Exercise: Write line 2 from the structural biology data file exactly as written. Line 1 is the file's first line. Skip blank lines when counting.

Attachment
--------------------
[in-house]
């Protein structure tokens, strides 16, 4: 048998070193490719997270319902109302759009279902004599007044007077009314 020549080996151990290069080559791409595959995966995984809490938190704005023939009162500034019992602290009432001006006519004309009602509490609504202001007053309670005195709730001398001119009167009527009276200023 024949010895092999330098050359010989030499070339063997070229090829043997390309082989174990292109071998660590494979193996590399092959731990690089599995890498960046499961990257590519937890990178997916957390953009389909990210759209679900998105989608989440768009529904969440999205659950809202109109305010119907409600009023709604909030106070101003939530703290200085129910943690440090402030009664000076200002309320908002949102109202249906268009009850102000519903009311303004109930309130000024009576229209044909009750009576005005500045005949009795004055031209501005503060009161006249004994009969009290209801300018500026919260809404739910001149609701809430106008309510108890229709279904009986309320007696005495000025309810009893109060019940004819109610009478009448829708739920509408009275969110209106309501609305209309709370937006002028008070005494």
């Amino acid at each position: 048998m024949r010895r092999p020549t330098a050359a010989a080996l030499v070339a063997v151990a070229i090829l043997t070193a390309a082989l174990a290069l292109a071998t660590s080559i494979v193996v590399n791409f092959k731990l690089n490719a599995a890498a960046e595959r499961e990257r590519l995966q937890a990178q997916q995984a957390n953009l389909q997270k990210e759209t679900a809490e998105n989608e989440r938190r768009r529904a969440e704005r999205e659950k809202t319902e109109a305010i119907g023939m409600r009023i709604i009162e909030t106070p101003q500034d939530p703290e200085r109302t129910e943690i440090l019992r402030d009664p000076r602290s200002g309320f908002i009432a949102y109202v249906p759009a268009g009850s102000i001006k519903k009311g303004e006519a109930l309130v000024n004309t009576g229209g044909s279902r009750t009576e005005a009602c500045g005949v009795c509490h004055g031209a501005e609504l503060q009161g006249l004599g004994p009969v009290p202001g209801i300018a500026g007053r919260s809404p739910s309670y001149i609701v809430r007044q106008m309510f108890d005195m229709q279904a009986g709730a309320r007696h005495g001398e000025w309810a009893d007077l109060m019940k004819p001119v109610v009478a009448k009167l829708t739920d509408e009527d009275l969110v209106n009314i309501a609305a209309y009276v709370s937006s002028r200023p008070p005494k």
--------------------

């Protein structure tokens, strides 16, 4: 048998070193490719997270319902109302759009279902004599007044007077009314 020549080996151990290069080559791409595959995966995984809490938190704005023939009162500034019992602290009432001006006519004309009602509490609504202001007053309670005195709730001398001119009167009527009276200023 024949010895092999330098050359010989030499070339063997070229090829043997390309082989174990292109071998660590494979193996590399092959731990690089599995890498960046499961990257590519937890990178997916957390953009389909990210759209679900998105989608989440768009529904969440999205659950809202109109305010119907409600009023709604909030106070101003939530703290200085129910943690440090402030009664000076200002309320908002949102109202249906268009009850102000519903009311303004109930309130000024009576229209044909009750009576005005500045005949009795004055031209501005503060009161006249004994009969009290209801300018500026919260809404739910001149609701809430106008309510108890229709279904009986309320007696005495000025309810009893109060019940004819109610009478009448829708739920509408009275969110209106309501609305209309709370937006002028008070005494």